On Wednesday, the floor leader of the minor conservative Bareun Party, Rep. Joo Ho-young, urged Moon to cut his vacation short, saying that the international community is leaving Seoul out in dealing with North Korea.
|Bareun Party Rep. Joo Ho-young (Yonhap)|
“(The current situation) is the worst security crisis since liberation (from Japan in 1945). North Korea has developed an intercontinental ballistic missile capable of hitting continental US, and China and US are clashing (over Pyongyang’s provocations),” Joo said, adding that Moon should return to work.
Joo refuted Cheong Wa Dae’s explanation for Moon’s decision keep his schedule unchanged, voicing doubt over the administration’s ability to deal with security issues.
“It is incomprehensible that (Moon is vacationing) though ambassadors to the four major powers have not been decided, and (why Moon) does not engage the US on (security) issues,” he said.
|President Moon Jae-in (Yonhap)|
Moon is currently on a five-day vacation and is scheduled to return to work Saturday.
In explaining why Moon’s vacation would not be cut short, Cheong Wa Dae officials said that returning ahead of schedule could fan the public’s concern and that the president is fully prepared to respond to any new developments.
The main opposition Liberty Korea Party has compared Moon’s vacation to former President Park Geun-hye’s actions on the day of the ferry Sewol’s sinking. It also called for the president to clarify his position on North Korea.
Rep. Kim Myung-yeon of the Liberty Korea Party said that the timing of Moon’s vacation could damage the administration’s credibility, adding that “the people passed cold judgement on President Park Geun-hye for the seven hours on the day of the Sewol tragedy.”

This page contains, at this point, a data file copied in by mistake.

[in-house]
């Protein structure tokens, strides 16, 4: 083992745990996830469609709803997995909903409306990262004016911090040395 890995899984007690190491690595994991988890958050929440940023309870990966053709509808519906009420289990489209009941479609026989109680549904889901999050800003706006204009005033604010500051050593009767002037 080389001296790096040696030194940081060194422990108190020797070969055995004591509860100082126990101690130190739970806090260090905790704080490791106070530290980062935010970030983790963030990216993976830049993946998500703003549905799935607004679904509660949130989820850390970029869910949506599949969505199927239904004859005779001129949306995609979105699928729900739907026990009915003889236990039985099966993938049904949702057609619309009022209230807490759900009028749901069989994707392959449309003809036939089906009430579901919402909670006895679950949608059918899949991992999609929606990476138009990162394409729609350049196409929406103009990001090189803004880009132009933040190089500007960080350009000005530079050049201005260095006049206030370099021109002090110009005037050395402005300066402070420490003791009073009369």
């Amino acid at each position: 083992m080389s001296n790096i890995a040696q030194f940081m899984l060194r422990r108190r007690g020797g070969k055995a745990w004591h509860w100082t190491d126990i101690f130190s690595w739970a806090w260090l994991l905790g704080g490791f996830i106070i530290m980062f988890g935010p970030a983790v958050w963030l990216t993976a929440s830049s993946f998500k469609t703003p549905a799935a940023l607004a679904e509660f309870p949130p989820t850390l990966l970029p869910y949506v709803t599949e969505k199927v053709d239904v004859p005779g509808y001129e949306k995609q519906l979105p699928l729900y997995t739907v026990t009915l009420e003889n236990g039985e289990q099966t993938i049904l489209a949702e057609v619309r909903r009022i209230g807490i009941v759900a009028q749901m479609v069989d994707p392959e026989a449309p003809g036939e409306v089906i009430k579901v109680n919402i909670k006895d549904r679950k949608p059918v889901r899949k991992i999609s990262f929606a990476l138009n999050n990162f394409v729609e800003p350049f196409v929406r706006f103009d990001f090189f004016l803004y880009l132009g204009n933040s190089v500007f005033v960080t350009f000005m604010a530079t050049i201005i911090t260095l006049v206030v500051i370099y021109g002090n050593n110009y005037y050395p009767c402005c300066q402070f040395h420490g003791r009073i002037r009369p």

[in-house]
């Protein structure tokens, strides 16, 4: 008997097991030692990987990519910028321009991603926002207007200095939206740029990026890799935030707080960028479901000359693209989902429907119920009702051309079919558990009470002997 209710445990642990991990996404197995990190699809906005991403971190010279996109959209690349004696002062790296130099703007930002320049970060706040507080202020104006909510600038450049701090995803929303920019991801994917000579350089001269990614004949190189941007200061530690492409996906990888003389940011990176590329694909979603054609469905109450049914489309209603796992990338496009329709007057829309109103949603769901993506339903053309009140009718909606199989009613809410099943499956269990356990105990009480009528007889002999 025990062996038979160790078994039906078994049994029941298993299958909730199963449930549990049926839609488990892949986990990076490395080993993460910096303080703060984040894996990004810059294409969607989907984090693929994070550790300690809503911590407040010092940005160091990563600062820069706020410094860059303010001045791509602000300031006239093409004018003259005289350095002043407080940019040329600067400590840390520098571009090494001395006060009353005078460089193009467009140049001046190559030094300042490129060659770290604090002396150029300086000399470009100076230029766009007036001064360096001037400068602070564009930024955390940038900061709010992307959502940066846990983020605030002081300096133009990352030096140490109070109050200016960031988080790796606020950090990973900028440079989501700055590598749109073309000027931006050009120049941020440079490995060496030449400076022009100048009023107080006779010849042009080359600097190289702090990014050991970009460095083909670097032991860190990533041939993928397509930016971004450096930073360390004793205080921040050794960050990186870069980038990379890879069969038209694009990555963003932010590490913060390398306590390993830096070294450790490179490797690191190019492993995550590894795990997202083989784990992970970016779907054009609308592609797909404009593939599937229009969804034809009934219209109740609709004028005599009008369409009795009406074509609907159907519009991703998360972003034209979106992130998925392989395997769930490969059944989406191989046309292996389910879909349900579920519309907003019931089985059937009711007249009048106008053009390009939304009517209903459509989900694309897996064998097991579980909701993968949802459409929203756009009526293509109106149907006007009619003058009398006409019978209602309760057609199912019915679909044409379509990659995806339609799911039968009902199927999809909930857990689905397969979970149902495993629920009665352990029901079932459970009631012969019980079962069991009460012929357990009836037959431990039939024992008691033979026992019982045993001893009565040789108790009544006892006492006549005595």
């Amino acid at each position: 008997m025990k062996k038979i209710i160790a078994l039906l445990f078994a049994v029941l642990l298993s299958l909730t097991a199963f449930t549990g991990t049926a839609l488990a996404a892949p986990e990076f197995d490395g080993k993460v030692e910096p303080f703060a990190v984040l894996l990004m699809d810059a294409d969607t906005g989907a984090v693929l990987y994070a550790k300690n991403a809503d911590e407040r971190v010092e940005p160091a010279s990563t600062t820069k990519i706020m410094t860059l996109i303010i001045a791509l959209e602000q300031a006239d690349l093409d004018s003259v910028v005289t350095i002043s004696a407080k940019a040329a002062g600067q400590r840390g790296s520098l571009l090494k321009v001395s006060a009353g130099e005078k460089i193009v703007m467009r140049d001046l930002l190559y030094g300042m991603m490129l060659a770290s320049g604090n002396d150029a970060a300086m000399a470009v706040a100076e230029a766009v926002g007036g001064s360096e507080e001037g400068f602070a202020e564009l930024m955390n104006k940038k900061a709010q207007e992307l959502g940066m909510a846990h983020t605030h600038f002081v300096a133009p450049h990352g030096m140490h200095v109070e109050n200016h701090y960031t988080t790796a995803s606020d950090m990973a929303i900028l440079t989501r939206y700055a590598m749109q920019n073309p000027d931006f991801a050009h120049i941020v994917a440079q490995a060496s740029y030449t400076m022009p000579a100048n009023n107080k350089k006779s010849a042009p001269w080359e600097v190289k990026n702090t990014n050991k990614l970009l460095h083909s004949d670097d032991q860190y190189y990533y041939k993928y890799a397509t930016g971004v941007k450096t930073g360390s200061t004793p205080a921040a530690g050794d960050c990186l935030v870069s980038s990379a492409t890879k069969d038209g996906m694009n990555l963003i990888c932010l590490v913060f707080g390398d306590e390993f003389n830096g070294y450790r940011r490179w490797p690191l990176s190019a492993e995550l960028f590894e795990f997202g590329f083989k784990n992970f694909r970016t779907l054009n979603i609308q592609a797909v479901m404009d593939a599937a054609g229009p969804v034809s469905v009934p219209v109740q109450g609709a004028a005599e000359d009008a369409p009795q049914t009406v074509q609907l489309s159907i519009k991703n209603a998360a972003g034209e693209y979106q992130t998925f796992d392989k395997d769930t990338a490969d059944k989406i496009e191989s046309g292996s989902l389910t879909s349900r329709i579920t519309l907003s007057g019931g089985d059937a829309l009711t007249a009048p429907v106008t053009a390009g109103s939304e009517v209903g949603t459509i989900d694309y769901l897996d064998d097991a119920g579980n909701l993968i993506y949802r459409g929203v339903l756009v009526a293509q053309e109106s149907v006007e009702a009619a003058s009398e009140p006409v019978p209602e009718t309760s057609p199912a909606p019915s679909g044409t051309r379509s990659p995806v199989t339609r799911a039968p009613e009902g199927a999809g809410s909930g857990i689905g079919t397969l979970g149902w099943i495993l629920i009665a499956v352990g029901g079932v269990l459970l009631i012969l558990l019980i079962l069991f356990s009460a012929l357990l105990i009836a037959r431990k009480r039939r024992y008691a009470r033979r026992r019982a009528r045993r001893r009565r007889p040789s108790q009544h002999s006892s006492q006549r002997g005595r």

There had been controversy over Park’s whereabouts for seven hours on April 16, 2014 when the ferry sank off the southeastern coast.
Highlighting that the US is reviewing plans to bring about a regime change in the North, the Liberty Korea Party accused the Moon government of sending mixed messages and called for it to take a clear position on the possible regime change.
“The Moon Jae-in administration continues to go back and forth on North Korean issues. (The administration) talks of unilateral sanctions and of THAAD deployment, but at the same time talks of dialogue,” the party said in a statement.
The ruling Democratic Party of Korea, for its part, defended Moon’s decisions on related issues, including his order to temporarily deploy four more Terminal High Altitude Area Defense launchers in Seongju, North Gyeongsang Province.
Following Pyongyang’s ICBM launch Friday, Moon ordered officials to immediately begin talks with Washington on deploying more THAAD launchers. The deployment, however, is to be temporary and will not affect an environmental impact study.
During a radio interview Wednesday, Democratic Party Floor Leader Rep. Woo Won-shik highlighted China’s role in related issues.
“The international community has questions about how (the North Korean situation) would have developed if China had fully played its role on North Korea’s nuclear development and ICBM provocations,” Woo said.
“The additional THAAD deployment is a decision that involves the Korea-US alliance. I think that China taking a more responsible and proactive approach would help resolve conflict.”
By Choi He-suk (firstname.lastname@example.org)